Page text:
|Print this story||Permalink|
Bishop Ford boys' soccer coach Barney Cassidy said he plans on filing an official protest of his team's 2-1 loss at Monsignor McClancy with the CHSAA for what he deemed an unsafe and hostile environment at the East Elmhurst school on Friday afternoon.
"It was crazy," Cassidy said. "I was worried about my kids."
As of Monday night, though, the league had not received an official protest, which needs to be signed by the Bishop Ford athletic director and principal.
"I can't comment on that until a protest is filed," CHSAA 'B' soccer commissioner Vincent Catapano said. "We will get all the details and then make decisions after that."
Cassidy, who has coached Bishop Ford for six years, said a crowd of about "50 or 60" spectators threatened his players during what was a physical Brooklyn/Queens Diocesan 'B' division match.
When the game ended, the Falcons were escorted out of a side gate to the safety of their bus, away from the fans assembled at the main entrance to the field. McClancy players also refused to participate in the traditional post-match handshake with Ford.
"We shouldn't go to some field where we can't go out the same way we came in," Cassidy said.
But according to McClancy athletic director Gerry O'Riordan, the reason the Ford players were escorted out of a side gate was because Ford player James Caicedo allegedly incited the crowd with a vulgar gesture and explicit language after scoring a late penalty kick goal. He also said he told the McClancy players not to shake hands after the game to make sure hostilities didn't escalate.
"Absolutely no way anything was going to happen," O'Riordan said. "The principal and assistant principal were there ...There was never going to be a problem. I was just insuring there wasn't a problem."
O'Riordan, a former soccer coach at McClancy, was ejected from the game after complaining to the referee about its physical nature.
"Someone has to explain to me what an athletic director is doing on the field," Cassidy said. "And yet, nothing happens to the team."
O'Riordan said he was on the field to attend to goalkeeper Peter Pipia, who was taken to Elmhurst Hospital Center by ambulance for a concussion suffered on a challenge O'Riordan and McClancy coach Adrian Caballero deemed dangerous. The game was delayed about 30 minutes because of Pipia's injury.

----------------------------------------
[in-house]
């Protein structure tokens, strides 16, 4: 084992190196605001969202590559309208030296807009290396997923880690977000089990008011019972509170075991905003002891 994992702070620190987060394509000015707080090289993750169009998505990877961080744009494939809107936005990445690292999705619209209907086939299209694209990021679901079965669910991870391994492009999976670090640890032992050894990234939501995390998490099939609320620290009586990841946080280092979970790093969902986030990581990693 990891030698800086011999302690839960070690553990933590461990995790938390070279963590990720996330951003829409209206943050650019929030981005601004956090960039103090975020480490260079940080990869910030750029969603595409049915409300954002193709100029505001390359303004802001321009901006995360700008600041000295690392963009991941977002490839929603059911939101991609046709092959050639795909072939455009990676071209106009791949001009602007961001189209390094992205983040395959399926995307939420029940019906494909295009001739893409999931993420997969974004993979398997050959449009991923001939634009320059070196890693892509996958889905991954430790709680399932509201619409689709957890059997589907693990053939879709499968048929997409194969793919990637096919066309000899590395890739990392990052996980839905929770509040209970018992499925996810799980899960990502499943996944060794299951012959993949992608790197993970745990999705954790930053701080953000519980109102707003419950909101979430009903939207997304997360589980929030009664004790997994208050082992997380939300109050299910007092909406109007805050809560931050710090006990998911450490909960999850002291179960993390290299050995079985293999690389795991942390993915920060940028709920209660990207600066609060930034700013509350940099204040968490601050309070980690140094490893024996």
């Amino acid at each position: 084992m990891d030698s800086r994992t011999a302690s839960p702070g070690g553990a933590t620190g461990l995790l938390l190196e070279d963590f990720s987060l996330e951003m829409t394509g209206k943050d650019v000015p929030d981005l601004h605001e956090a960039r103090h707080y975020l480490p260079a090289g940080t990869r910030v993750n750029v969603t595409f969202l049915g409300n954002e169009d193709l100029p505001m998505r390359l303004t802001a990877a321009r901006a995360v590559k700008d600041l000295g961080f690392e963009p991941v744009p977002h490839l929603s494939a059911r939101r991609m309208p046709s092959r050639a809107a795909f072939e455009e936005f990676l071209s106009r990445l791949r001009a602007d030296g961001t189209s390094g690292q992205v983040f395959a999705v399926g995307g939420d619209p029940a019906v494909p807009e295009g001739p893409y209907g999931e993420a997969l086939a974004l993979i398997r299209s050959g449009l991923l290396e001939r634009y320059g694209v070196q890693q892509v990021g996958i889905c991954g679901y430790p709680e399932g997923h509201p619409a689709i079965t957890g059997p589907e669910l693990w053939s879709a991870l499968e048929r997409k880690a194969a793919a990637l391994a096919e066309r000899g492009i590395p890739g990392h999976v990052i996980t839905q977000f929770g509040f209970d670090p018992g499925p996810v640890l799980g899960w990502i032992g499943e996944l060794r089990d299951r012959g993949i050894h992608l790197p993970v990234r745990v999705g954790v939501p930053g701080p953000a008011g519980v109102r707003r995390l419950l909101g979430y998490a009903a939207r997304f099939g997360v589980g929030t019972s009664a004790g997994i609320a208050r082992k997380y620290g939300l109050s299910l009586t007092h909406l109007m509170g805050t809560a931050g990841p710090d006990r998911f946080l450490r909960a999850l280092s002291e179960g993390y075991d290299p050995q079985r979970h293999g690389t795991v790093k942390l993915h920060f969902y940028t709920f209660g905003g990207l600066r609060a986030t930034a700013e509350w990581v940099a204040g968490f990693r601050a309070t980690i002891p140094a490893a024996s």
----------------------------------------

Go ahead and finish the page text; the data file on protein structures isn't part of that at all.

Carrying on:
"I don't regret what I said and I still feel that way," O'Riordan said. "I was fearful for the safety of our kids. The last thing I want to do is go to the hospital with a player, which is what I did."
There was no foul on the play and Cassidy offered to show O'Riordan a replay of the collision on video. O'Riordan declined.
Caballero, though, would like the video of the game to be shown.
"I hope somebody gets to see that video footage," he said. "I'd be delighted."
About midway through the second half, Caballero was also sent off by the referee after complaining about a penalty kick call and will have to serve a two-game suspension. The second-year coach, though, plans to appeal.
"I did not curse once at the referee and he gave me a straight red card simply because I questioned the basis of his call," Caballero said. "I told him that he should have put his cards to (better) use."
While Cassidy said his players were being threatened by McClancy fans on the sideline opposite the team benches, he also said the Crusaders displayed poor sportsmanship by constantly kicking balls over the fence with a 2-0 second-half lead and claiming there were no other balls to use in a time-wasting tactic.
"Their players kicked the ball over the fence probably 30 different times," Cassidy said. "The home team is responsible for supplying balls and they were constantly kicking them over the fence and the coach told them not to run after it. You can't take a game away from someone better than they did."
Not surprisingly, Caballero had a different take on any possible gamesmanship with a comment directed at Cassidy.
"Not once did he ask me about soccer balls or to hurry up with a ball," Caballero said. "We had plenty of soccer balls. That was never an issue. Hostile environment? Your team and your inability to control your players is what led to an environment that wasn't even directed at your players."
One thing all parties agree on, though, is that the referee missed several calls during the game that led to the increased physicality. But Caballero said the blame also lies with Cassidy and his team.
"The referee had no control over the game," Caballero said. "On the other hand, you had a coach who stood by and watched his players engage in dirty, classless soccer. Their unsportsmanlike conduct is beyond me."
With the win, McClancy remains in first place in Brooklyn/Queens 'B,' two points in front of second-place Bishop Ford. The two teams meet on the final day of the regular season, Oct. 22, at Aviator Field.
Find more NYC sports news at www.FiveBoroSports.com.
©2008 Community Newspaper Group
|Print this story||Permalink|
By submitting this comment, you agree to the following terms:
You agree that you, and not TimesLedger.com or its affiliates, are fully responsible for the content that you post. You agree not to post any abusive, obscene, vulgar, slanderous, hateful, threatening or sexually-oriented material or any material that may violate applicable law; doing so may lead to the removal of your post and to your being permanently banned from posting to the site. You grant to TimesLedger.com the royalty-free, irrevocable, perpetual and fully sublicensable license to use, reproduce, modify, adapt, publish, translate, create derivative works from, distribute, perform and display such content in whole or in part world-wide and to incorporate it in other works in any form, media or technology now known or later developed.